AIDAN Coleman has been one of the most exciting young talents in horse racing since jumping into the public’s consciousness when winning the prestigious Red Rum Handicap Chase aboard the doughty Stan at Aintree five years ago as a fresh-faced teenager.
Now, after a burgeoning career that has seen more ups and downs at the in-form yard of Venetia Williams, Coleman is riding on the crest of a wave after a record-breaking season which has seen his initial raw promise converted into accomplished horsemanship of the highest order.
His 73rd winner this season, a new career-best, came at Catterick 10 days ago aboard Shangani and it would be not be the greatest of surprises if Summery Justice added to the jockey’s big-race tally in today’s feature Racing Plus Chase at Kempton.
Lightly-weighted in a three-mile handicap chase which will be run on testing ground, they are conditions in which Coleman and Williams traditionally excel, even though the lightly-raced Summery Justice is their second string after they opted to head straight to next month’s Cheltenham Gold Cup with their exciting prospect Katenko.
The challenge is still a formidable one with the market headed by David Bridgwater’s well-handicapped Wyck Hill, who beat Katenko at Ascot last December, a performance that prompted today’s ante-post favourite to be purchased earlier in the week by legendary owner JP McManus.
The field also includes the veteran grey Nacarat, a former winner of Wetherby’s Charlie Hall Chase who is seeking his third victory in this race following his brilliant front-running success 12 months ago under Paddy Brennan.
“I’m looking forward to it. Summery Justice is not the horse I thought I was going to ride, but I think he has a good chance,” County Cork-born Coleman told the Yorkshire Post.
“He’s been very hard to train and doesn’t get to the track very often, hence why he’s only got 10 stone. Sandown at the beginning of the month, when he was third, was only his first run of the season and he should come along for the run.
“He’s only had 11 races and one of his wins was at Kempton. That’s another plus. So is the fact that he hasn’t many miles on the clock.
“Wyck Hill is the horse to beat. That JP has bought him says a lot about the reputation of the horse – the owners would have thought very carefully about selling a horse that is in the Grand National reckoning and beat Katenko earlier on.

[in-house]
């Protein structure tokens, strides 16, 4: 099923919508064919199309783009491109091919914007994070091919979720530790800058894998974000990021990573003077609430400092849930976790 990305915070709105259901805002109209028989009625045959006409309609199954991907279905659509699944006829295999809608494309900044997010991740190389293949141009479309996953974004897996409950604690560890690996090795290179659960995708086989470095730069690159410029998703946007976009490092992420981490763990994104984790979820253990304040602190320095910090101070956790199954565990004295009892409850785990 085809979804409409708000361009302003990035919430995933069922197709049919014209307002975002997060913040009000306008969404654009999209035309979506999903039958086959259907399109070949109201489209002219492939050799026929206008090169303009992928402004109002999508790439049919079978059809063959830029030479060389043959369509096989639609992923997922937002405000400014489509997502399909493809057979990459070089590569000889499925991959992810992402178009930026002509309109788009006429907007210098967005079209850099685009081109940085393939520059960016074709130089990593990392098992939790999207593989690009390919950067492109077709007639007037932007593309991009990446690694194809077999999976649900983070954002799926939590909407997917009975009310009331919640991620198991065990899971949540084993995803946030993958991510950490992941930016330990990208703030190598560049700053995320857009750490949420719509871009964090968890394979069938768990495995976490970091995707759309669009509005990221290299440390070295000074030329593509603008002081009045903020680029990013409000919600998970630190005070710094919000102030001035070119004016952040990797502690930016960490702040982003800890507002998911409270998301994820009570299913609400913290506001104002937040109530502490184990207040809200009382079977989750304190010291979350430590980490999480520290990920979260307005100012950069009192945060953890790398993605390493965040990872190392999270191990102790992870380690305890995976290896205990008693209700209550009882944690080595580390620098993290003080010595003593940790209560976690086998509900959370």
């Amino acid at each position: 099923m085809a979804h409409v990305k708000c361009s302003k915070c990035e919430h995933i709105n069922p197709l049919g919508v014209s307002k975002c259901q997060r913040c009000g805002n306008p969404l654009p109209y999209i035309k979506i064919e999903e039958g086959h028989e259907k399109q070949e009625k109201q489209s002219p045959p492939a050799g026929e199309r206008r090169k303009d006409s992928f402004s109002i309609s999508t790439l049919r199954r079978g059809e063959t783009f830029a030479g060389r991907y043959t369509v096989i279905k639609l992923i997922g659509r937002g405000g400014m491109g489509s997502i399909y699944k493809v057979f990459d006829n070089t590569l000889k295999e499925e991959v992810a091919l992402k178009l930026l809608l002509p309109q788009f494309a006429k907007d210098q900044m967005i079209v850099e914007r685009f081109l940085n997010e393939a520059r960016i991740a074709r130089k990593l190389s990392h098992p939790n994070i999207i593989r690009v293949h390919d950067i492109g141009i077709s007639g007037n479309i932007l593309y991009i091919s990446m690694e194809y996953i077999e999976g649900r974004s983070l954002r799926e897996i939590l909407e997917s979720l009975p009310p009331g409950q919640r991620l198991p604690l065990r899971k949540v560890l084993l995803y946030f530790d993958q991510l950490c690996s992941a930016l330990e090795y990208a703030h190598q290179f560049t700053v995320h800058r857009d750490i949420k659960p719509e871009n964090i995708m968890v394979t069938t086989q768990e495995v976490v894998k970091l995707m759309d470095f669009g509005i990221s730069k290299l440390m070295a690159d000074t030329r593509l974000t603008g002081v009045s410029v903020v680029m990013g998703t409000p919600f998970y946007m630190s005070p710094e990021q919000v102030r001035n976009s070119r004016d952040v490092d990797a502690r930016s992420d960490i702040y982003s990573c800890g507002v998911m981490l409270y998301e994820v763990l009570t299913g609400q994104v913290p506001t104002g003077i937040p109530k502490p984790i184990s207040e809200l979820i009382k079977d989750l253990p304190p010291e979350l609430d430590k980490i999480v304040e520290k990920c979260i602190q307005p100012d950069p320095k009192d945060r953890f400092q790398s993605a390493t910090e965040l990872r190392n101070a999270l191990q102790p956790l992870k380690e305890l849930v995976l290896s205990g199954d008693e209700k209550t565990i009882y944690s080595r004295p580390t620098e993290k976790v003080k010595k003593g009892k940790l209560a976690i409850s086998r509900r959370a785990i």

“The decision with Katenko was a simple one: Venetia and the owners were keen for the horse not to have a hard race three weeks before the Gold Cup because we think he has an excellent chance of being placed.
“He needs to improve, and the Hennessy winner Bobs Worth is a worthy favourite for a race that will see improving types taking on former winners in Long Run and Imperial Commander, but all Katenko has done is improve and he deserves his place. They probably said similar about Mr Mulligan, Cool Dawn and Looks Like Trouble – and they won the race. The key is having a sound horse.”
Soundness is key – but so, too, is stable confidence and Williams is enjoying her best season since she took a punt on the then unknown Coleman when Sam Thomas moved on.
This is measured by the well-spoken Coleman’s ruefulness that he has not ridden a winner since Emperor’s Choice prevailed at Carlisle on Monday; he wants to maintain this momentum. It will not have helped that he was at Warwick yesterday while AP McCoy was enjoying an unexpected Sandown win on the Williams novice Kapga De Cerisy after the Paul Nicholls-trained Fago blundered badly.
Another indicator of the jockey’s determination is that he is slightly irritated by the attention which has been given to his rodeo-like attempts to stay on several horses after they erred, including the ironically-named Ifyouletmefinish at Market Rasen last Sunday. That he is annoyed when a likely winner eludes him is another hallmark of a potential champion.
“Everyone seems to like it, but I don’t,” said the Racing UK-sponsored jockey who is bullish about Brick Red’s prospects in the Dovecote Novices’ Hurdle on the Kempton undercard.
He is more forthcoming on the success of Williams, the beneficiary of several shrewd purchases – Katenko included – by leading French bloodstock agent Guy Petit.
“It was grand to get my record at Catterick, but the season’s a long way from being finished. I just think Venetia had a couple of bad years which everyone is entitled to. She didn’t have the horses, but she’s shown this year what she can do when she has the right horses.”
As for the future, Coleman is looking no further than Cheltenham and then the Grand National. Apart from staying “injury free”, he simply says he’ll “just see what happens”.
He is right to do so. For, after a five-year apprenticeship, there is every likelihood that elder statesmen like McCoy and Richard Johnson will hang up their saddles in the next five years – and Coleman will be one of the leading names in the frame to replace them. He has earned that right.